In previous studies, a widely-used way to estimate the vegetation gross primary production (GPP) is to use the fraction of photosynthetically radiation (PAR) absorbed by the entire vegetation canopy (fAPARcanopy) including both photosynthetic and non-photosynthetic canopy components. In this study, we have successfully developed an approach for canopies that determines the photosynthetic chlorophyll-containing canopy fraction (fAPARchl) separately from the non-photosynthetic component, which enables us to isolate and retrieve the fraction of absorbed PAR utilized for photosynthesis (i.e., fAPARPSN). The MODIS fAPARchl/LAIchl product is derived using a coupled canopy-leaf radiative transfer model (Zhang et al., 2005), which does not need any information of biome type as inputs. This product has been evaluated at selected flux tower sites with various plant functional types. The results show that MODIS fAPARchl/LAIchl product has the ability to better characterize phenology than the current model in the Community Land Model (CLM4.5), and to increase the accuracy of carbon flux simulations.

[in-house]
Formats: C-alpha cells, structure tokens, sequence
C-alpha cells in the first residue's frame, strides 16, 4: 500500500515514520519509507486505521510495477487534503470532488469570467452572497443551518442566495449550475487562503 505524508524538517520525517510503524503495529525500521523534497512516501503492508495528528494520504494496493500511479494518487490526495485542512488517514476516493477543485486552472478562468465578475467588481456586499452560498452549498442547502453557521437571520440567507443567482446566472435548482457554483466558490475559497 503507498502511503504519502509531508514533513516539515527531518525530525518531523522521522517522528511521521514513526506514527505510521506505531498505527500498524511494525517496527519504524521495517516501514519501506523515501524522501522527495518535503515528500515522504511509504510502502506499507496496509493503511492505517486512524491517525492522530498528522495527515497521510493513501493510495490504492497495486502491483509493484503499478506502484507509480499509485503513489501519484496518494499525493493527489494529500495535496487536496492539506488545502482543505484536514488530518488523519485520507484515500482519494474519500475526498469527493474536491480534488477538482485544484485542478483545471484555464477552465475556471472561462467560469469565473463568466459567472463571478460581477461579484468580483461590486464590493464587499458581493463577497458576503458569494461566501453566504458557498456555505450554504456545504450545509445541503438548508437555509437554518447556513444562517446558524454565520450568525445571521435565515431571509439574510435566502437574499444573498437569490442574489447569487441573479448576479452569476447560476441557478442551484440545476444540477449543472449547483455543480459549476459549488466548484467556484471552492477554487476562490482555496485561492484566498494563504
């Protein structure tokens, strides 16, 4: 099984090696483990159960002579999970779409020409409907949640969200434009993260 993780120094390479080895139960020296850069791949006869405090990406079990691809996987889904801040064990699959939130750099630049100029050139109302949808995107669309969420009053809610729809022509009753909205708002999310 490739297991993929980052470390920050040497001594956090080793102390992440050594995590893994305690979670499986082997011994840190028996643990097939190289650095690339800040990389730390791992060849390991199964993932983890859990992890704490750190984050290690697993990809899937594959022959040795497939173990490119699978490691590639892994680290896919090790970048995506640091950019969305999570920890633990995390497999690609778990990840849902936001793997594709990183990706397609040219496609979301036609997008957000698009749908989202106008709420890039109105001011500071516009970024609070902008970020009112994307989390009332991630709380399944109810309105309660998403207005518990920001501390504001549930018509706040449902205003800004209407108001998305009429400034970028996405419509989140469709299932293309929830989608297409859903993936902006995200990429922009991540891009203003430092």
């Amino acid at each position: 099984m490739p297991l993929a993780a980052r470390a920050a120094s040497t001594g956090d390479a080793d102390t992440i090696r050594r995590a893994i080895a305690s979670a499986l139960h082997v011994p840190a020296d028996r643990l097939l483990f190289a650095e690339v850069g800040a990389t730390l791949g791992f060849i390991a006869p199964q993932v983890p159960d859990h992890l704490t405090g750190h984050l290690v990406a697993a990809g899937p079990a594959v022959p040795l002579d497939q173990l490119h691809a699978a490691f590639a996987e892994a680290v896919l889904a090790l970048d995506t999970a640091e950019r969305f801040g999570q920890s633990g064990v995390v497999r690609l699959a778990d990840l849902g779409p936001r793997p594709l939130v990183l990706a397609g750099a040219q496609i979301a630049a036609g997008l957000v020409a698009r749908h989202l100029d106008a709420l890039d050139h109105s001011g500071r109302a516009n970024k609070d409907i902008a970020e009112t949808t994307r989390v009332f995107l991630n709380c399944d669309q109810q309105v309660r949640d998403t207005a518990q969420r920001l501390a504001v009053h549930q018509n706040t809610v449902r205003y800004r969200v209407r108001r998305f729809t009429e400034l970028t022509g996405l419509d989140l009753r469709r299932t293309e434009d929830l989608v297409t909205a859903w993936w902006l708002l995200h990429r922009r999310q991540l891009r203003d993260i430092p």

Tian Yao is currently a research scientist with Universities Space Research Association (USRA) working on improving the algorithm to produce MODIS fAPARchl/LAIchl product with parallel computing approaches, and implementation of the products into - ecosystem models (e.g. CLM 4.5). She received her PhD degree in Geography from Boston University, in 2012. Her PhD research was focused on measuring forest structure and biomass using ground-based and airborne lidar data. Her research interests include mapping, monitoring and modeling vegetation dynamics in response to climate change, and estimating terrestrial carbon flux, vegetation structure and biomass using ecosystem models and optical-lidar remote sensing data.